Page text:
Frequently asked questions!
"Why paddle on Buffalo Bayou? Wouldn't you rather go somewhere else?" Buffalo Bayou may have flaws, but it is Houston's hometown stream right here in our backyard. We can be on the water in less than 30 minutes. Contrast that with a minimum three hour drive to the hill country, or literally days to get to some exotic destination elsewhere. You simply can't beat the convenience of what we have right here at home, so let's make the best of it!
"What about snakes and alligators? Will they try to bite me?" We have lots of wildlife in and along Buffalo Bayou, including the aforementioned snakes and alligators, however none of these creatures will act aggressively unless you try to capture them. Leave them alone, and they will leave you alone. Meanwhile, instead of worrying about snakebites, enjoy the views of great blue herons, white egrets, hawks, turtles, wood ducks, songbirds, beavers, damselflies, etc.
"What about all that trash that we see in the bayou, on the banks, and in the trees?" There is trash in the bayou, and unfortunately quite a bit of it gets snagged in trees during flood events. The vast majority of this trash you see in the bayou got there due to the fact that multiple tributary streams and stormwater tunnels, draining many square miles north and south of the river, empty into Buffalo Bayou. Every time some thoughtless litterbug throws a plastic bottle or bag onto a Houston street, or into the ditch behind an apartment complex, guess where it will most likely end up?
"Why is the bayou so brown and gross looking?" The land in southeast Texas is mostly unconsolidated fine sand, silt, and clay, so flowing water will pick up this loose sediment and transport it downstream. The finer silts and clays can remain in suspension for days or longer, thus giving the bayou its "muddy" appearance. Contrast this to streams in the hill country (like the Guadalupe River), which flow through limestone, and thus APPEAR to be cleaner...BUT... streams like the Guadalupe and San Marcos flow through cattle ranching country, and have cow poop in them! Think about that next time you drive three hours to go tubing!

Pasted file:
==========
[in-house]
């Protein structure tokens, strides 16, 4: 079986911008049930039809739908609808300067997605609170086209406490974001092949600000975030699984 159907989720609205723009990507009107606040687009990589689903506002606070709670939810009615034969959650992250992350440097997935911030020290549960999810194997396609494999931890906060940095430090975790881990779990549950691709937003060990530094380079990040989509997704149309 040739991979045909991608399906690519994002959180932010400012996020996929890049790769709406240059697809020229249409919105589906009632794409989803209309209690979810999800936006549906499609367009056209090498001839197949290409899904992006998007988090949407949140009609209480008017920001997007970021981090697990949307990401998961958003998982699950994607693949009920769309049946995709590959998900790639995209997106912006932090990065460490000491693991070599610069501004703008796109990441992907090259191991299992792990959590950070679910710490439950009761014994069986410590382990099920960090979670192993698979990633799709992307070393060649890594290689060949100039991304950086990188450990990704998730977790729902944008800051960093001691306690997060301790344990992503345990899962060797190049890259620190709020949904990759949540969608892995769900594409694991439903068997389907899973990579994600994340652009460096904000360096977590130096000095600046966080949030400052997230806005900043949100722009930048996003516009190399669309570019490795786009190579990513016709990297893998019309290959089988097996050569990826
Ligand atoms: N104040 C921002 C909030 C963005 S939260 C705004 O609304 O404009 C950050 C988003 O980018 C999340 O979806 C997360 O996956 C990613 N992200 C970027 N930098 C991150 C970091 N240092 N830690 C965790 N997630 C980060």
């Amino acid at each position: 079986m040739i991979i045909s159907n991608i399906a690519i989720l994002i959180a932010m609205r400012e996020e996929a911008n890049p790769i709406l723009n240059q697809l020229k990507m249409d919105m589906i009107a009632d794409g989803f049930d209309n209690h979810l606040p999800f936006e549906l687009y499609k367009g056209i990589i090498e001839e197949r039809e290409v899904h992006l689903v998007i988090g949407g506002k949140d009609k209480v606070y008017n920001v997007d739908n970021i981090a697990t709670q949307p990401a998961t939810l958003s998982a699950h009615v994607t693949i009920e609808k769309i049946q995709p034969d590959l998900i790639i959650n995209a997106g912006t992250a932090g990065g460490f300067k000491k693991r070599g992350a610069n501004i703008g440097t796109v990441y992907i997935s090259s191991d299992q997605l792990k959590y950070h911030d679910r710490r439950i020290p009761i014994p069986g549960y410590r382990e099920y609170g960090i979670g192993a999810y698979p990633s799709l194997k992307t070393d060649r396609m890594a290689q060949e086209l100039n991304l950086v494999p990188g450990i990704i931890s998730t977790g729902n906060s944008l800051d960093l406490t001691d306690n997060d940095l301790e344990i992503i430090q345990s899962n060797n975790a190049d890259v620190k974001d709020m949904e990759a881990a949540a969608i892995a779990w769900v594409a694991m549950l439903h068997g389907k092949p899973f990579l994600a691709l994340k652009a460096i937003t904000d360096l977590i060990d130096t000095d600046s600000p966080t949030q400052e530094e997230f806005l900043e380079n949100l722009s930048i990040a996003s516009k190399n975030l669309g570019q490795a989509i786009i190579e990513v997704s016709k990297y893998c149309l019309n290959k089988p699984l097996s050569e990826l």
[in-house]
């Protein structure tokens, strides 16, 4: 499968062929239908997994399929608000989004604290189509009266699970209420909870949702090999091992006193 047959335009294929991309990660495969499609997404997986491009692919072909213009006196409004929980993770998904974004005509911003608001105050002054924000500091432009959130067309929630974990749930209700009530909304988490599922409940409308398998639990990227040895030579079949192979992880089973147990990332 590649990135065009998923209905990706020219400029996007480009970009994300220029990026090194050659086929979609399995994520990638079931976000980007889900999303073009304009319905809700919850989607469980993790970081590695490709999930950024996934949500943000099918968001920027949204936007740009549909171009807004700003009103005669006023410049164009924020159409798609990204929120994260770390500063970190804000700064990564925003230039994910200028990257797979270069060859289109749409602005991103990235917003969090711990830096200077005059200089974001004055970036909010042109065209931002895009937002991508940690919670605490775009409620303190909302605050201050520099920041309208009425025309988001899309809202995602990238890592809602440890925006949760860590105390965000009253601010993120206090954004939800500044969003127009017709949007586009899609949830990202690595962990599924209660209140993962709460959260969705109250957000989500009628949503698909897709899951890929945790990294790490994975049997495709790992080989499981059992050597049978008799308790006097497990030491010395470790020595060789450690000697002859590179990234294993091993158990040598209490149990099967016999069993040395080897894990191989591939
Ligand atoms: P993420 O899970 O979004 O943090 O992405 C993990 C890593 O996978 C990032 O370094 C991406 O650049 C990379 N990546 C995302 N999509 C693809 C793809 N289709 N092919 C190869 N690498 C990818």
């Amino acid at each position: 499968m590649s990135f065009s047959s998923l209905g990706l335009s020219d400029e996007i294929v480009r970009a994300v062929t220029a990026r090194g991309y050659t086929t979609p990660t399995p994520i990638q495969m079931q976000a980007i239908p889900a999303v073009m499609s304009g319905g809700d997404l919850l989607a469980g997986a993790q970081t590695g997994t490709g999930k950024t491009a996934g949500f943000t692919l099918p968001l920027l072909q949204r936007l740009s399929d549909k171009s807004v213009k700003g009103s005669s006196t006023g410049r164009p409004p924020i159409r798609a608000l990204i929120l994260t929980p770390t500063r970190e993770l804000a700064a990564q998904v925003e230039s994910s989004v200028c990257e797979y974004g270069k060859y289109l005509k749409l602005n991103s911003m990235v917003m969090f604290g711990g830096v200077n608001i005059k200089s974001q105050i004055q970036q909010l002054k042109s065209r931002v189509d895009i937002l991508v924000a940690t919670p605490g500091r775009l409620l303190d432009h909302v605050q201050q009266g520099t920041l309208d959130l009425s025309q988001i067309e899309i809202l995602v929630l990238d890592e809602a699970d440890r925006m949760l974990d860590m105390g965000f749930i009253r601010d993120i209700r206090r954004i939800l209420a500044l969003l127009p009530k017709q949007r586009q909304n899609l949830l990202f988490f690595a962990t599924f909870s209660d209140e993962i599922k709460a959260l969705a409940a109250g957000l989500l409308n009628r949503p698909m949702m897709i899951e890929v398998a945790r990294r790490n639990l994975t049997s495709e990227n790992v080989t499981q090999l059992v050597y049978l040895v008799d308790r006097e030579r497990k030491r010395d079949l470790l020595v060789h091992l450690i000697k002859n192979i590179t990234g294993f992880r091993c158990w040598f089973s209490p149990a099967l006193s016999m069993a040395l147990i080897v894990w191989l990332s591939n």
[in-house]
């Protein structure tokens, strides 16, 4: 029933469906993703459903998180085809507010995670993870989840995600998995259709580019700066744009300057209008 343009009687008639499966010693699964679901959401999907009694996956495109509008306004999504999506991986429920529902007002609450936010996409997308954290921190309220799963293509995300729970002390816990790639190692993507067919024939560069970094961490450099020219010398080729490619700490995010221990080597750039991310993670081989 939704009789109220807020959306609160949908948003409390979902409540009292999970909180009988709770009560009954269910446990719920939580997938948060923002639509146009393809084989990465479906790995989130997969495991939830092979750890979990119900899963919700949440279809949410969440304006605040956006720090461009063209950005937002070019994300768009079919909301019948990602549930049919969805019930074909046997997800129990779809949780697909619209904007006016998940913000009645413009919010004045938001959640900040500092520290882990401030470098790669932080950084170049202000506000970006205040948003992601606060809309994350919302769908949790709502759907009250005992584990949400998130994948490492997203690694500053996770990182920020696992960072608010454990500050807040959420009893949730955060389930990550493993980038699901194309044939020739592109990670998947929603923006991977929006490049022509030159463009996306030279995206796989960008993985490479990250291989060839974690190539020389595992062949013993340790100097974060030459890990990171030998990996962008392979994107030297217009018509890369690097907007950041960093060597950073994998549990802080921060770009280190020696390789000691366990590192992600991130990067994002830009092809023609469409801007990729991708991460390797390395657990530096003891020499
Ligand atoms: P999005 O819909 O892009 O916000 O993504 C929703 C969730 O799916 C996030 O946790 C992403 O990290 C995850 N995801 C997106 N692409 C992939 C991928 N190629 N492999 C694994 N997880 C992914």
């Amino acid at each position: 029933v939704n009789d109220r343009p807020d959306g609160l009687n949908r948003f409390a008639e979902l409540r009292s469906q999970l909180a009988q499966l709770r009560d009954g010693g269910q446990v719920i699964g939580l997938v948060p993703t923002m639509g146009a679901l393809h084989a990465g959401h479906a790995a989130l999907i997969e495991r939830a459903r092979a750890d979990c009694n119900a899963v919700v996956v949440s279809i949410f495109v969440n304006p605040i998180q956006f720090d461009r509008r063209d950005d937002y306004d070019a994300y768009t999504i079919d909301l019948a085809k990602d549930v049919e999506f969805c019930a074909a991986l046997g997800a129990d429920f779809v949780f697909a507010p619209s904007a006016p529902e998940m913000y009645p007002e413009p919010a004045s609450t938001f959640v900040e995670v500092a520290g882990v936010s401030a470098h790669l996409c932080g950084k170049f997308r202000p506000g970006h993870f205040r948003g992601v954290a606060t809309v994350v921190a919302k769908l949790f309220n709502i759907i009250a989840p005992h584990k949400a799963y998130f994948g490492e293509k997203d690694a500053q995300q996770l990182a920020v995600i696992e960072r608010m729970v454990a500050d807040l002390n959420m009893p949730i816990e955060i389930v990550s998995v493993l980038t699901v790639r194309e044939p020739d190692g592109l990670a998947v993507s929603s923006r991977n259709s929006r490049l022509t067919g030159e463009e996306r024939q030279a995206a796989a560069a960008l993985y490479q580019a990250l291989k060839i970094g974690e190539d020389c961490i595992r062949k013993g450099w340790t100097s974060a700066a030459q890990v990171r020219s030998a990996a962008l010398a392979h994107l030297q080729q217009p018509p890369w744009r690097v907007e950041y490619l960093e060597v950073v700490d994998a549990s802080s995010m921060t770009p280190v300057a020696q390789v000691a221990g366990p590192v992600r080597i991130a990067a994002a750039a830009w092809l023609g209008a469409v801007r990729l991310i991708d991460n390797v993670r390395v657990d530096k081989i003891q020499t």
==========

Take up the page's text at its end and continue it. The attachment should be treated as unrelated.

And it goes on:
"What about sewage, isn't the bayou horribly polluted?" There are several sewage treatment plants along Buffalo Bayou downstream of Barker dam. And yes, as recently as the 1970's there did used to be untreated sewage that was dumped into the bayou (thus the inspiration for the "Reeking Regatta" canoe race, now known as the Buffalo Bayou regatta). However untreated sewage dumping was stopped by federal law in the late 70's and 1980's, and so now the treatment plants that do empty into the bayou are producing cleaned water. During extreme flood events, raw sewage can get into the bayou, but the natural flow of the river flushes it out in a matter of days. And, we don't have cattle ranching along the bayou (see above)! In summary, I wouldn't recommend drinking the bayou water, but it's probably safe to get your feet wet.
About Buffalo Bayou
Buffalo Bayou is a natural river that has existed in or near its current location since the end of the last ice age, approximately 12,000 years ago. Prior to that time, the distributary streams of the Brazos River delta have meandered and crisscrossed the Houston region for at least the past 100,000 years. This deltaic depositional history, coupled with multiple cycles of sea level rise and fall tied to Pleistocene glaciation, has left behind thick deposits of mixed fluvial, estuarine, and marine sediments. The evidence can be observed in the sandstones and clays of the Pleistocene Beaumont formation, with frequent outcrops along the bayou's banks.